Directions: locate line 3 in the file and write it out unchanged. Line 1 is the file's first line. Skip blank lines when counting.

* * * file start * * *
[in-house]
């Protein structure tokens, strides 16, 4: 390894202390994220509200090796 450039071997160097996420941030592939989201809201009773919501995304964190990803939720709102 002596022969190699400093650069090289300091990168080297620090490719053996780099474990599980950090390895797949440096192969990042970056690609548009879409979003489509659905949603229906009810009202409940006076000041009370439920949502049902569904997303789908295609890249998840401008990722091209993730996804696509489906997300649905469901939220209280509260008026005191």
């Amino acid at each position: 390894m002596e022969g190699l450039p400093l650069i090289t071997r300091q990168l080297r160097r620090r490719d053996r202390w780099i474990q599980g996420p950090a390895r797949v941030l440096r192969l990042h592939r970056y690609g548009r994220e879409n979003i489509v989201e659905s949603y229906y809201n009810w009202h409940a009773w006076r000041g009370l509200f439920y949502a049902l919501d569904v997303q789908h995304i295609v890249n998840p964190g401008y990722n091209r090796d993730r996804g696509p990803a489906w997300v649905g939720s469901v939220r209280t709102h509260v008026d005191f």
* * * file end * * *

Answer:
């Amino acid at each position: 390894m002596e022969g190699l450039p400093l650069i090289t071997r300091q990168l080297r160097r620090r490719d053996r202390w780099i474990q599980g996420p950090a390895r797949v941030l440096r192969l990042h592939r970056y690609g548009r994220e879409n979003i489509v989201e659905s949603y229906y809201n009810w009202h409940a009773w006076r000041g009370l509200f439920y949502a049902l919501d569904v997303q789908h995304i295609v890249n998840p964190g401008y990722n091209r090796d993730r996804g696509p990803a489906w997300v649905g939720s469901v939220r209280t709102h509260v008026d005191f």